When Marlowe visits Mavis’s penthouse pad, he’s greeted by her best friend Dolores Gonzalez (Rita Moreno). She’s a sexy stripper, whose ex-husband was Dr. Lagardie and she was Steelgrave’s moll before he dumped her for Mavis. Mavis calls Steelgrave to tell him that Marlowe has the photos, as his henchmen rough him up outside in the parking lot of her building and tear his suit to shreds in an attempt to get them. Marlowe has mailed the photos to himself and now takes them to Mavis’s TV producer, Mr. Crowell (William Daniels), who says the photos are not lurid but could be damaging to her career if the newspapers got a hold of them and the stories started coming out linking her to a mobster. Crowell then hires Marlowe to protect his hot property.

The plot line starts getting more complicated, as the case has grown to murder from its start as a missing person one. A karate expert, Winslow Wong, is hired by Steelgrave to put the heat on Marlowe. He is played by none other than renown martial arts expert Bruce Lee in his pre-star days. He offers Marlowe money to forget looking for Orrin. When Marlowe refuses, Wong tears up his office karate style in an hilarious scene. It’s a classic in physical comedy. Meanwhile the cops return to question Marlowe and start harassing him about being around when the two ice pick vics were eliminated.

To make the murder case even more murky, when Marlowe goes to meet Mavis in Steelgraves’ mansion he discovers the gangster dead and Mavis confessing to killing him. In this intriguing maze of corruption and deceit, Marlowe tries to make things add up in an ethical way. Everyone either seems to be not who they are (like his first client Orfamay being the sister of Mavis) or they want him dead. The one thing he’s sure of, is that his client didn’t do the killing (there was no gun powder on her hands) and he therefore goes to the trouble of making the gangster’s death look like a suicide to keep her away from the cops and her name out of the newspapers. But the cops don’t buy into this clumsy attempt to coverup a murder, but let him go because he convinces them he’s on the trail of the killer and won’t leave town. As for the blackmail part, he keeps the cops in the dark and decides to burn the photos.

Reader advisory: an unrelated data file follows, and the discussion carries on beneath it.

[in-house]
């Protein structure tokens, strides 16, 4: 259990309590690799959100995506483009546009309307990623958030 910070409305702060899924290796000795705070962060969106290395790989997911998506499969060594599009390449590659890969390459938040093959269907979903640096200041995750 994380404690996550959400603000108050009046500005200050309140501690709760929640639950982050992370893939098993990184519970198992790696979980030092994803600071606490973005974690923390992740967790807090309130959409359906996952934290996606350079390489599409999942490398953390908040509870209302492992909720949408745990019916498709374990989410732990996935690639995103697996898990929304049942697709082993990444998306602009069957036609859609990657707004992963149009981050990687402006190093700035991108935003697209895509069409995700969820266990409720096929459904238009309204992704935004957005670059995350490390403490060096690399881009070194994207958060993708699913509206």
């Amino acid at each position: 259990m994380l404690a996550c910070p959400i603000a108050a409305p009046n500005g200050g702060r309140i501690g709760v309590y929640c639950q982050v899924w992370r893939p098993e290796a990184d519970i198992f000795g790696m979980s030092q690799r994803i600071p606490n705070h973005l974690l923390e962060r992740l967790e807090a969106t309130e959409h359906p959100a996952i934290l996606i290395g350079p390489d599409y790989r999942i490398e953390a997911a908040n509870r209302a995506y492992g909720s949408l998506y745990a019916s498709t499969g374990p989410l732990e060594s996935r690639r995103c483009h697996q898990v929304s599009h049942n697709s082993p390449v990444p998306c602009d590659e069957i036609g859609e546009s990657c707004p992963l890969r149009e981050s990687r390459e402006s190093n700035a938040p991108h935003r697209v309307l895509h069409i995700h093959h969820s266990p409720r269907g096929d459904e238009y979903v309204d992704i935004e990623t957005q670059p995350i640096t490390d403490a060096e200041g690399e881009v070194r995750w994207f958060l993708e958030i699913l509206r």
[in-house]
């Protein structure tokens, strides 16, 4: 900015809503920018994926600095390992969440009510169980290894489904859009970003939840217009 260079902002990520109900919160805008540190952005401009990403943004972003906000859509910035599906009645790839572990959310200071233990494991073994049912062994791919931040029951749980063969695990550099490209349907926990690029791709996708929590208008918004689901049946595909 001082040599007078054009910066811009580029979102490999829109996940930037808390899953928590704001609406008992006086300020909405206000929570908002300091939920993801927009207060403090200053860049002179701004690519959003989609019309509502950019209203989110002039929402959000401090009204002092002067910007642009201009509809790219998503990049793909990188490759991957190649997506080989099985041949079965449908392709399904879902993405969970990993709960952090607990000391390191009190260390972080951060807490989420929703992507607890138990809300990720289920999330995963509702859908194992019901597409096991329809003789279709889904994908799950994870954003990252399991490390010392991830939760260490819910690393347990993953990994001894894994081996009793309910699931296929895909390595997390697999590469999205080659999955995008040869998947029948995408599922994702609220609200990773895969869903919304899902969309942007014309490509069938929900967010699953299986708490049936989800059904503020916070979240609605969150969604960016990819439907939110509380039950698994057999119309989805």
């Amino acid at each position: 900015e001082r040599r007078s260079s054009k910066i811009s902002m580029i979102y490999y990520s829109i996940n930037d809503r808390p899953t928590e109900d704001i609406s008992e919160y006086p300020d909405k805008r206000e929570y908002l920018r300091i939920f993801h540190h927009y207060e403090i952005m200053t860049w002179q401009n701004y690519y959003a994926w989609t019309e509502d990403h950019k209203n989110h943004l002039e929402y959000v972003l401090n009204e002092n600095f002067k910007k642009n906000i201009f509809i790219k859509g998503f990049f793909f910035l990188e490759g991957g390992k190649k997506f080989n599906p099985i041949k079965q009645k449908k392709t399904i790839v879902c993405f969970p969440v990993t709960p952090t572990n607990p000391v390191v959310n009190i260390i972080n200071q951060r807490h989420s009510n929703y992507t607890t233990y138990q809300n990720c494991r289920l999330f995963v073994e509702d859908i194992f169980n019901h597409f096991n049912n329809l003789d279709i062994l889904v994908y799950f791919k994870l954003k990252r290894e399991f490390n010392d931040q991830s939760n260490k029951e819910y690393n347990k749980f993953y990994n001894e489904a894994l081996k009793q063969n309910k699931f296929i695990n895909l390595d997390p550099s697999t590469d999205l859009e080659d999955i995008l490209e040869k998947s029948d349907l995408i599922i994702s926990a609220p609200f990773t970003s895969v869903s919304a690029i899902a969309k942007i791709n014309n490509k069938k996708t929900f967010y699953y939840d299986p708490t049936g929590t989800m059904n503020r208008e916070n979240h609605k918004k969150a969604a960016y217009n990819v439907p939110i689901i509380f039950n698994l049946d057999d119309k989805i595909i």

By the concluding scene, everything comes together: the missing Orrin is found dead (Orfamay learns of her brother’s death in a coffee shop at the railroad station as Marlowe tells her by projecting his voice over the lady sitting at the counter next to her), all the killers get killed, and the blackmail scheme is hushed by the tight-lipped Marlowe. Marlowe wraps up the case with the charm of a smooth gumshoe who doesn’t have a care in the world, even though he almost got killed, was almost arrested, and almost had his private eye license removed. But in this modern version he loses some of the existential qualities of the previous ones who played Marlowe, as by the 1960s a corrupt modern world is no longer a shocking discovery for the anachronistic detective. Garner’s sense of chivalry and acting for what is right, can no longer be fully appreciated by his new breed of clients. With the Vietnam War in full progress and society in a social revolution at the time the film was made, the modern Marlowe sticks out like a sore thumb for his virtuousness and incorruptibility and belief in family values. This version pleased me immensely, as it was an engaging update even if it differs in mood from the other versions and is not the definitive Marlowe as was Bogey’s.